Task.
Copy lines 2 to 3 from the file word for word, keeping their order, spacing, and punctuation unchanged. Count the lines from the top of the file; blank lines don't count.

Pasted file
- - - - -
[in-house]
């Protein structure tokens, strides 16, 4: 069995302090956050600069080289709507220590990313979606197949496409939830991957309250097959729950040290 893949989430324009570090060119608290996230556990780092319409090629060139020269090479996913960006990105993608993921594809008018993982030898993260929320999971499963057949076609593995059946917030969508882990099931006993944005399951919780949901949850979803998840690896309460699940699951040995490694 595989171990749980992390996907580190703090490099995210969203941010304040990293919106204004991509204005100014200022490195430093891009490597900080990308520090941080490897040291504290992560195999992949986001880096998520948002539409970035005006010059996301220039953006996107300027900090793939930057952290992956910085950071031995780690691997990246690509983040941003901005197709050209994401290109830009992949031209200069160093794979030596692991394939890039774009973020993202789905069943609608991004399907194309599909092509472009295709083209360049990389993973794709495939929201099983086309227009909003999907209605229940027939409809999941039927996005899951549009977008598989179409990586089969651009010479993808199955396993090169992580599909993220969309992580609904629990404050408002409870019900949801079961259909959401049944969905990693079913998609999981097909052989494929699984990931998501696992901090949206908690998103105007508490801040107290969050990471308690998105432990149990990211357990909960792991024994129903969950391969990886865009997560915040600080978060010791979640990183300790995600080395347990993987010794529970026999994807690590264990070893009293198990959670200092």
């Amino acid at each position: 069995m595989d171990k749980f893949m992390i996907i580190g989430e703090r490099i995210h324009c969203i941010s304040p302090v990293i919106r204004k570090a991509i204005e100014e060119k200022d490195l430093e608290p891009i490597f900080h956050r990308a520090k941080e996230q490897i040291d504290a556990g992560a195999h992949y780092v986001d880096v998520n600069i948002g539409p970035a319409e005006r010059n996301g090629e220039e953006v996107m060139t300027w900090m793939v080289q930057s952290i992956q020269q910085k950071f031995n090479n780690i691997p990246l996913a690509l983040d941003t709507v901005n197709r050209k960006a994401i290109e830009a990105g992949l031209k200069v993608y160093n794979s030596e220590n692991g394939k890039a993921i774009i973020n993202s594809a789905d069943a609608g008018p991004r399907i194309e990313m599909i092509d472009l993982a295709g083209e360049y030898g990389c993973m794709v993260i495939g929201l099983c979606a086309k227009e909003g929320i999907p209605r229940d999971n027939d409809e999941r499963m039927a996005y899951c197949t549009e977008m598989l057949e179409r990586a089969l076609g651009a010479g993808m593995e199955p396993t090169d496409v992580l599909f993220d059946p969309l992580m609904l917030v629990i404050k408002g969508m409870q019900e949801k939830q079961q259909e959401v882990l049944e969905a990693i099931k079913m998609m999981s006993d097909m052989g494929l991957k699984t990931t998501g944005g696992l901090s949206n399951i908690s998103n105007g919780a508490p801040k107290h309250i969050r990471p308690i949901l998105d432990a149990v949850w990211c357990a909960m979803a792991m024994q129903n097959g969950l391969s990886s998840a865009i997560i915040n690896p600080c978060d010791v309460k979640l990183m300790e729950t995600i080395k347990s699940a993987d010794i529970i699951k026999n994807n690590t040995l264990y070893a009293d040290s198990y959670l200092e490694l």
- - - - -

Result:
């Protein structure tokens, strides 16, 4: 069995302090956050600069080289709507220590990313979606197949496409939830991957309250097959729950040290 893949989430324009570090060119608290996230556990780092319409090629060139020269090479996913960006990105993608993921594809008018993982030898993260929320999971499963057949076609593995059946917030969508882990099931006993944005399951919780949901949850979803998840690896309460699940699951040995490694 595989171990749980992390996907580190703090490099995210969203941010304040990293919106204004991509204005100014200022490195430093891009490597900080990308520090941080490897040291504290992560195999992949986001880096998520948002539409970035005006010059996301220039953006996107300027900090793939930057952290992956910085950071031995780690691997990246690509983040941003901005197709050209994401290109830009992949031209200069160093794979030596692991394939890039774009973020993202789905069943609608991004399907194309599909092509472009295709083209360049990389993973794709495939929201099983086309227009909003999907209605229940027939409809999941039927996005899951549009977008598989179409990586089969651009010479993808199955396993090169992580599909993220969309992580609904629990404050408002409870019900949801079961259909959401049944969905990693079913998609999981097909052989494929699984990931998501696992901090949206908690998103105007508490801040107290969050990471308690998105432990149990990211357990909960792991024994129903969950391969990886865009997560915040600080978060010791979640990183300790995600080395347990993987010794529970026999994807690590264990070893009293198990959670200092």
């Amino acid at each position: 069995m595989d171990k749980f893949m992390i996907i580190g989430e703090r490099i995210h324009c969203i941010s304040p302090v990293i919106r204004k570090a991509i204005e100014e060119k200022d490195l430093e608290p891009i490597f900080h956050r990308a520090k941080e996230q490897i040291d504290a556990g992560a195999h992949y780092v986001d880096v998520n600069i948002g539409p970035a319409e005006r010059n996301g090629e220039e953006v996107m060139t300027w900090m793939v080289q930057s952290i992956q020269q910085k950071f031995n090479n780690i691997p990246l996913a690509l983040d941003t709507v901005n197709r050209k960006a994401i290109e830009a990105g992949l031209k200069v993608y160093n794979s030596e220590n692991g394939k890039a993921i774009i973020n993202s594809a789905d069943a609608g008018p991004r399907i194309e990313m599909i092509d472009l993982a295709g083209e360049y030898g990389c993973m794709v993260i495939g929201l099983c979606a086309k227009e909003g929320i999907p209605r229940d999971n027939d409809e999941r499963m039927a996005y899951c197949t549009e977008m598989l057949e179409r990586a089969l076609g651009a010479g993808m593995e199955p396993t090169d496409v992580l599909f993220d059946p969309l992580m609904l917030v629990i404050k408002g969508m409870q019900e949801k939830q079961q259909e959401v882990l049944e969905a990693i099931k079913m998609m999981s006993d097909m052989g494929l991957k699984t990931t998501g944005g696992l901090s949206n399951i908690s998103n105007g919780a508490p801040k107290h309250i969050r990471p308690i949901l998105d432990a149990v949850w990211c357990a909960m979803a792991m024994q129903n097959g969950l391969s990886s998840a865009i997560i915040n690896p600080c978060d010791v309460k979640l990183m300790e729950t995600i080395k347990s699940a993987d010794i529970i699951k026999n994807n690590t040995l264990y070893a009293d040290s198990y959670l200092e490694l």